Nero’s Opulent, Newly Restored Domus Transitoria Reopens

People walk in the Domus Transitoria, the first imperial palace of Roman Emperor Nero on the Palatine Hill in Rome, during its opening for the press, Thursday, April 11, 2019. Following the great fire of 64 AD, the palace was replaced by the Domus Aurea, Nero's Golden Palace. (AP Photo/Alessandra Tarantino)

ROME — The first palace built by Rome’s most notorious emperor, Nero, has reopened to the public after an extensive renovation.

Visitors to Nero’s Domus Transitoria (or Transit House), which opened Friday after a decade of structural work and renovations, must descend underground to view the rooms and gardens of the residence, covered over the centuries by other buildings and debris.

A woman walks in the Domus Transitoria, the first palace of Roman Emperor Nero on the Palatine Hill in Rome, during its opening for press, Thursday, April 11, 2019. The palace was destroyed by the great fire of 64 AD later replaced by the Domus Aurea, Nero’s Golden Palace. (AP Photo/Alessandra Tarantino)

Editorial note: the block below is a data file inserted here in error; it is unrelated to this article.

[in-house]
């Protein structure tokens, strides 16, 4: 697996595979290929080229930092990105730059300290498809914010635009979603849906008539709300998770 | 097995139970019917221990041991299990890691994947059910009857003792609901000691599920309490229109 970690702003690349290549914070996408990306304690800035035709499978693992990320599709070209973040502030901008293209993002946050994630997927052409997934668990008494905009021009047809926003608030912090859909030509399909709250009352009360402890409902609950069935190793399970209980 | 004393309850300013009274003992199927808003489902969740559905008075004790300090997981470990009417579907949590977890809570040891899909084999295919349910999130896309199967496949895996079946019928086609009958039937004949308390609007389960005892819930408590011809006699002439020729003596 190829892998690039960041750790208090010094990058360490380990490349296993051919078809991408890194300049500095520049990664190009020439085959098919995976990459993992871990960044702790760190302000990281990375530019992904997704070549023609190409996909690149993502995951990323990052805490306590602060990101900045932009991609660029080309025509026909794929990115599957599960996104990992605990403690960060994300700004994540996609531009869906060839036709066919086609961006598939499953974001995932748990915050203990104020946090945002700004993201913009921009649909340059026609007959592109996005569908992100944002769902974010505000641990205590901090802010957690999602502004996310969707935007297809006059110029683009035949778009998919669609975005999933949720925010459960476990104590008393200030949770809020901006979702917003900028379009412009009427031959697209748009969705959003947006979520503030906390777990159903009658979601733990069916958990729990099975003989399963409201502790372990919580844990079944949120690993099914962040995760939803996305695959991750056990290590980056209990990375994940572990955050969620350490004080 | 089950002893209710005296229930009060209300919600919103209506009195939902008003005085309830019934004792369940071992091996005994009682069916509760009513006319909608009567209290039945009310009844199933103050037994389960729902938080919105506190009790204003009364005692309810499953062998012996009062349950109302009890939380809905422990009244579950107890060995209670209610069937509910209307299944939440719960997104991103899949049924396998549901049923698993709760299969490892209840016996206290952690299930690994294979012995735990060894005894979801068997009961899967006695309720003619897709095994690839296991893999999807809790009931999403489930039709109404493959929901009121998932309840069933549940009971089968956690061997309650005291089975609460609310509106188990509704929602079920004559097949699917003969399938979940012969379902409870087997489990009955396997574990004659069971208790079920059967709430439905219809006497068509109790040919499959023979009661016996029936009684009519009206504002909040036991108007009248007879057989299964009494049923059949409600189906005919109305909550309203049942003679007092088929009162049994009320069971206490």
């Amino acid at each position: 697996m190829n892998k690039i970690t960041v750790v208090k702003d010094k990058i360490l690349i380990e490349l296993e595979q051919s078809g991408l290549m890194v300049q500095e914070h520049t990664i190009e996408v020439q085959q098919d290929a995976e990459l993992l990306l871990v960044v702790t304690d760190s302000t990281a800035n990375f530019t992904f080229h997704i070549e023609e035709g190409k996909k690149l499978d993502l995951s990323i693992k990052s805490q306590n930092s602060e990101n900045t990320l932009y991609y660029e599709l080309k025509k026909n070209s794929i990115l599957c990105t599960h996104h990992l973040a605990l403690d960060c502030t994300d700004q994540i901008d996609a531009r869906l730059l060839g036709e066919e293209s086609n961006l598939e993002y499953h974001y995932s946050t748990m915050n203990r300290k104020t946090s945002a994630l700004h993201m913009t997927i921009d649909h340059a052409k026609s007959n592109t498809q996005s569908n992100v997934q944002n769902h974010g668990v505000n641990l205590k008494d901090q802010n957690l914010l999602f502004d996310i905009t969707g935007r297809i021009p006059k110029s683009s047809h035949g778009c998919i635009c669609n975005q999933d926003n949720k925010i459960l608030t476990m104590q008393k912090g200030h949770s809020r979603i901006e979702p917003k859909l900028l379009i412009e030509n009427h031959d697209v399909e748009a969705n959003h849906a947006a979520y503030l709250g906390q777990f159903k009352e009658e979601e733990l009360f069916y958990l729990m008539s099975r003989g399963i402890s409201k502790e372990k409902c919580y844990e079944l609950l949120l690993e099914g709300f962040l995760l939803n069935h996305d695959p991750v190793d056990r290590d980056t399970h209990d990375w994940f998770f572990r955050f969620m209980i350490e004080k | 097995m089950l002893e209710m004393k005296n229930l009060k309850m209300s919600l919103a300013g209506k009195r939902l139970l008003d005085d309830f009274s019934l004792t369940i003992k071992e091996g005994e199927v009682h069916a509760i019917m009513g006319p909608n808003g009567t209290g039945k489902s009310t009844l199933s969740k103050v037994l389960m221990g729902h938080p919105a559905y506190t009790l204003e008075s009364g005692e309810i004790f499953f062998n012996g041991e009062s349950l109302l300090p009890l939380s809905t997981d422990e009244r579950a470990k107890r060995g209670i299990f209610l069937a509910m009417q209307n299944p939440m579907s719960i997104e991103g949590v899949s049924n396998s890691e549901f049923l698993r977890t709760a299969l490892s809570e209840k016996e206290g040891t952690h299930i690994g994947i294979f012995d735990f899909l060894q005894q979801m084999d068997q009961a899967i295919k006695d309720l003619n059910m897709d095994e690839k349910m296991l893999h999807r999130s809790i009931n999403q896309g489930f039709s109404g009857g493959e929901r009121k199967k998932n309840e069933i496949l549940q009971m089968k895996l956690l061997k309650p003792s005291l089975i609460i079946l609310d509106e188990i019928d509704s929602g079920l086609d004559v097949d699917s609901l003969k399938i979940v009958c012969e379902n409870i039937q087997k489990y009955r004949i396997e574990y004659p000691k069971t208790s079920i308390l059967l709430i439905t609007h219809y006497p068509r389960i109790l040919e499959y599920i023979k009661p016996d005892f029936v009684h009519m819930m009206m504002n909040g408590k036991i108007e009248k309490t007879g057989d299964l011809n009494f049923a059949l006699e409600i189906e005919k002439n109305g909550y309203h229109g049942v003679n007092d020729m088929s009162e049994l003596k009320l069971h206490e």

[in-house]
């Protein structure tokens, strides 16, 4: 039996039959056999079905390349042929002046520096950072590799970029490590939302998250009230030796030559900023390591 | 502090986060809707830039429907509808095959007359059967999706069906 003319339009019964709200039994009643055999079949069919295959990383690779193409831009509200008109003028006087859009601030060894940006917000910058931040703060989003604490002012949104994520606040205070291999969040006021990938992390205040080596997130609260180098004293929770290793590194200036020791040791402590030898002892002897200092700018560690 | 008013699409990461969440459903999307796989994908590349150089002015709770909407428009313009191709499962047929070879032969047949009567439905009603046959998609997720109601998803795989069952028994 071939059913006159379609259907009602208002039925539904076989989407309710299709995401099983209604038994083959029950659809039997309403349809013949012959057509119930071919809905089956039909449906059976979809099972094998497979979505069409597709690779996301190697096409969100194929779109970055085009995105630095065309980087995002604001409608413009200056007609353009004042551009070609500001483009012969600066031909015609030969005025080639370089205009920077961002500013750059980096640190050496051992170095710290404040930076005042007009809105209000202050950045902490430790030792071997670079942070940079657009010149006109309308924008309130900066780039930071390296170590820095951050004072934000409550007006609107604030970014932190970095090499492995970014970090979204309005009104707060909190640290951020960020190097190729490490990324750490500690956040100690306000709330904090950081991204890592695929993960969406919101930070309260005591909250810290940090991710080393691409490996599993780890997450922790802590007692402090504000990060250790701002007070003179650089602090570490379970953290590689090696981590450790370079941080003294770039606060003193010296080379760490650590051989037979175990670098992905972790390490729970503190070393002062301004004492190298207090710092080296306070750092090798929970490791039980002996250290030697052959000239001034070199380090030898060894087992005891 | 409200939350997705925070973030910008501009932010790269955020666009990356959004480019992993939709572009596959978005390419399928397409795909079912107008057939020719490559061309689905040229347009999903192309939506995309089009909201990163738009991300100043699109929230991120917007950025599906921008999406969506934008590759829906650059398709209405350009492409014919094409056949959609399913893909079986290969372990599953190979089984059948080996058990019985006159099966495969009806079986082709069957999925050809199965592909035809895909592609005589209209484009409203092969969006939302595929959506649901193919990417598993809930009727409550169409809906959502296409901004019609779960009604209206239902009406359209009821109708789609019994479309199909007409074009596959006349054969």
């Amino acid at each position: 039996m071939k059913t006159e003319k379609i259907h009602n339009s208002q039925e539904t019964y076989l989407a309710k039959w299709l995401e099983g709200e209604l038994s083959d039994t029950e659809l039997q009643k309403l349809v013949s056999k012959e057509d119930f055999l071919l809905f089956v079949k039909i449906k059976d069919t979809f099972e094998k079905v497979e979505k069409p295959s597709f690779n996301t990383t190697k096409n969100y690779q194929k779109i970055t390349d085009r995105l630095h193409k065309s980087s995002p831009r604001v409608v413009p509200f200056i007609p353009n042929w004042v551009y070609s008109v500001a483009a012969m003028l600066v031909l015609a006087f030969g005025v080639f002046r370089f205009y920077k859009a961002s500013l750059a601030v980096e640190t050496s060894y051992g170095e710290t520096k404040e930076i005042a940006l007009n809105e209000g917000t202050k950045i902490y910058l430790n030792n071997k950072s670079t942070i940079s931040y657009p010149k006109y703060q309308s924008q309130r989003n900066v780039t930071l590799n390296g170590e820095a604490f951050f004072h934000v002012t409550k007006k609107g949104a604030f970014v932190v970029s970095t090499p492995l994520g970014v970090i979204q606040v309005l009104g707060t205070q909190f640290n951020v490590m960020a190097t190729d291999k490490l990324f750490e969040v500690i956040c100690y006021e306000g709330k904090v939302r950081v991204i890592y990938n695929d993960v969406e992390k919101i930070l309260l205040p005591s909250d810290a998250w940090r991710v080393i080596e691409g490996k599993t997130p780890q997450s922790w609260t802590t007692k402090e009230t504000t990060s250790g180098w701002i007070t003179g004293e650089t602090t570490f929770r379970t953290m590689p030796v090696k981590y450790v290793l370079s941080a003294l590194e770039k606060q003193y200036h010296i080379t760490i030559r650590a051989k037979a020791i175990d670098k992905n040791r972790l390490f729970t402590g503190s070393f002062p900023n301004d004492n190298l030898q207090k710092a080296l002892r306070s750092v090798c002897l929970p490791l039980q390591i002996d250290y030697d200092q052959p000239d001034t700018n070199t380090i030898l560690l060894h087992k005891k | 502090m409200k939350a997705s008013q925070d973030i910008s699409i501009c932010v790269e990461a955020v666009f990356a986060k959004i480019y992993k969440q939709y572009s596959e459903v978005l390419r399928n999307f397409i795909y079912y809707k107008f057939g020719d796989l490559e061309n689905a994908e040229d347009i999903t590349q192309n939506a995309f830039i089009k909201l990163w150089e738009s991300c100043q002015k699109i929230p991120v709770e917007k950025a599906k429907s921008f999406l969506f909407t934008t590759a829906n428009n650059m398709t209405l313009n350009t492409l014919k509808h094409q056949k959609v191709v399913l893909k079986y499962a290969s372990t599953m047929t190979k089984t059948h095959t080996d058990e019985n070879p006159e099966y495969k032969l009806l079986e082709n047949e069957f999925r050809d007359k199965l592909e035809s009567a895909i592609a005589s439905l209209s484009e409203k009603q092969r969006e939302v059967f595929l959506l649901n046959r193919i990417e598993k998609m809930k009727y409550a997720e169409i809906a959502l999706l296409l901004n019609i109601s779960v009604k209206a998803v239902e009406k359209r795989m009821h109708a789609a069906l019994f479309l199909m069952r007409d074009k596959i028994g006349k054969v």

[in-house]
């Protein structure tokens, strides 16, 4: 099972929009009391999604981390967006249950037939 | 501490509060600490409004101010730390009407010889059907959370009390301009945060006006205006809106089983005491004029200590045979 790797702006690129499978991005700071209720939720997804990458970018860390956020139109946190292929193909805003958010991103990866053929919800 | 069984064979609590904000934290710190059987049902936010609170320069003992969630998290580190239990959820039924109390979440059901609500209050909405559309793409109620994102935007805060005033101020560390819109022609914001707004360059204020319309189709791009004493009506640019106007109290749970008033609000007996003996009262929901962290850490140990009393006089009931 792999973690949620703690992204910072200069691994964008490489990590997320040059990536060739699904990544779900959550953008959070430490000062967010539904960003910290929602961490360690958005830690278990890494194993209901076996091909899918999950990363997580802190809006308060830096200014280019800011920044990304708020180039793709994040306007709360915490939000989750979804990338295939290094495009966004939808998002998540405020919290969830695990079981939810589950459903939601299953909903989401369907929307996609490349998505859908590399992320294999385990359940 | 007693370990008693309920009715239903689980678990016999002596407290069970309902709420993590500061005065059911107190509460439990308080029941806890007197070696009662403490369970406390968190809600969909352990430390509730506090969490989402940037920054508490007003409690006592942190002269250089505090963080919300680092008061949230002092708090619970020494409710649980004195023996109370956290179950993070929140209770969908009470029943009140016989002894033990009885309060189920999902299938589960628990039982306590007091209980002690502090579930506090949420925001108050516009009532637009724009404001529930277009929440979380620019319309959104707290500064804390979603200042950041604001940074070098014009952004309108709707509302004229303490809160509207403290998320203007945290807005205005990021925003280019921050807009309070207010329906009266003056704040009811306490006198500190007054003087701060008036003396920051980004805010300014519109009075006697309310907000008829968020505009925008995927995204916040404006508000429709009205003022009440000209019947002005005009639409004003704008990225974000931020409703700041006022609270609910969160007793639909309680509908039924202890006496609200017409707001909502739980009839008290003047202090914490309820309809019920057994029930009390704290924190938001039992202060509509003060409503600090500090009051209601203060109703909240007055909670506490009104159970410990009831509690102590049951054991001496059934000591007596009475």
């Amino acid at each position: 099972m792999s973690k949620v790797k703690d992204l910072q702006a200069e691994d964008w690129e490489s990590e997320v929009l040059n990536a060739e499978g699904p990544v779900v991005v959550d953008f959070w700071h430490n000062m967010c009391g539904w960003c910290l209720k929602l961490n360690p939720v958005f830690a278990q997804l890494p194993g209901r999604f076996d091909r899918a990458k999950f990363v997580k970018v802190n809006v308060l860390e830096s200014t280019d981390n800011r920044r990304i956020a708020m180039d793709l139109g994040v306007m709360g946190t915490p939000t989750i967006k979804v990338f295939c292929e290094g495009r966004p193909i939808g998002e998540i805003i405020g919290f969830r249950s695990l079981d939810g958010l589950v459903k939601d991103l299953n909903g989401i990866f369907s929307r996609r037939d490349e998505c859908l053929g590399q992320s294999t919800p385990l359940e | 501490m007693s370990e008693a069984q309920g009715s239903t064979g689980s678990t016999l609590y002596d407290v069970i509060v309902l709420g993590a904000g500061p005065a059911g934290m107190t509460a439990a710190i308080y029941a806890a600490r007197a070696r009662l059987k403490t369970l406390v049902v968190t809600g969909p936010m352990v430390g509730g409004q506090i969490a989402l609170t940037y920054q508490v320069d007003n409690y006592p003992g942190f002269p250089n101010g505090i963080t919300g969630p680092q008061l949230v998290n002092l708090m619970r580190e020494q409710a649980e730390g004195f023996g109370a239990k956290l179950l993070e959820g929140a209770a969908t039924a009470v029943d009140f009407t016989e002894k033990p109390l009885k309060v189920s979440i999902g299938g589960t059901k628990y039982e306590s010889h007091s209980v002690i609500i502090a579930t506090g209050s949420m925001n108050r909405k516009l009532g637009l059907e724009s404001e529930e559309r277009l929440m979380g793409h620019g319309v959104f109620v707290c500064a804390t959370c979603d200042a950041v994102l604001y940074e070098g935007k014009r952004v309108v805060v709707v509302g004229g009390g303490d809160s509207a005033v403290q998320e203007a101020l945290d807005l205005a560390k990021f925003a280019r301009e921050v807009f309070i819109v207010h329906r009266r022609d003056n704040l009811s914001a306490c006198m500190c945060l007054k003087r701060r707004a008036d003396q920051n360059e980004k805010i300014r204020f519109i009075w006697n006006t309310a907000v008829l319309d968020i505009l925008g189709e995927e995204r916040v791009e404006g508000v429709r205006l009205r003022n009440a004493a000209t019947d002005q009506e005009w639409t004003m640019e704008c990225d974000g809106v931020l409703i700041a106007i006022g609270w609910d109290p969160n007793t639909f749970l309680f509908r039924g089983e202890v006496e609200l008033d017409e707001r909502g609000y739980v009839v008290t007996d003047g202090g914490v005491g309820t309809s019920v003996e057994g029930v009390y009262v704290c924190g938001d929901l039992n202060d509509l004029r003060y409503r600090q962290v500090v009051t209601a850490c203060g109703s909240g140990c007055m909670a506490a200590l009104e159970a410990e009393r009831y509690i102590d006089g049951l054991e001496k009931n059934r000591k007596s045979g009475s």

Domus Transitoria was criticized even by Nero’s contemporaries for its opulence, with inlaid marble, frescoed walls and ceilings, and trimmings of gold and precious gems. Built on the Palatine Hill almost 2,000 years ago, it predated the more famous Domus Aurea (Golden Palace.)

Alfonsina Russo, general manager of the Colosseum archaeological park, said that “Nero wanted an atmosphere that expressed his ideology, that of an absolute ruler, an absolute monarch.”

Journalists test virtual reality oculus as they visit the Domus Transitoria, the first imperial palace of Roman Emperor Nero on the Palatine Hill in Rome, during its opening for the press, Thursday, April 11, 2019. Following the great fire of 64 AD, the palace was replaced by the Domus Aurea, Nero’s Golden Palace. (AP Photo/Alessandra Tarantino)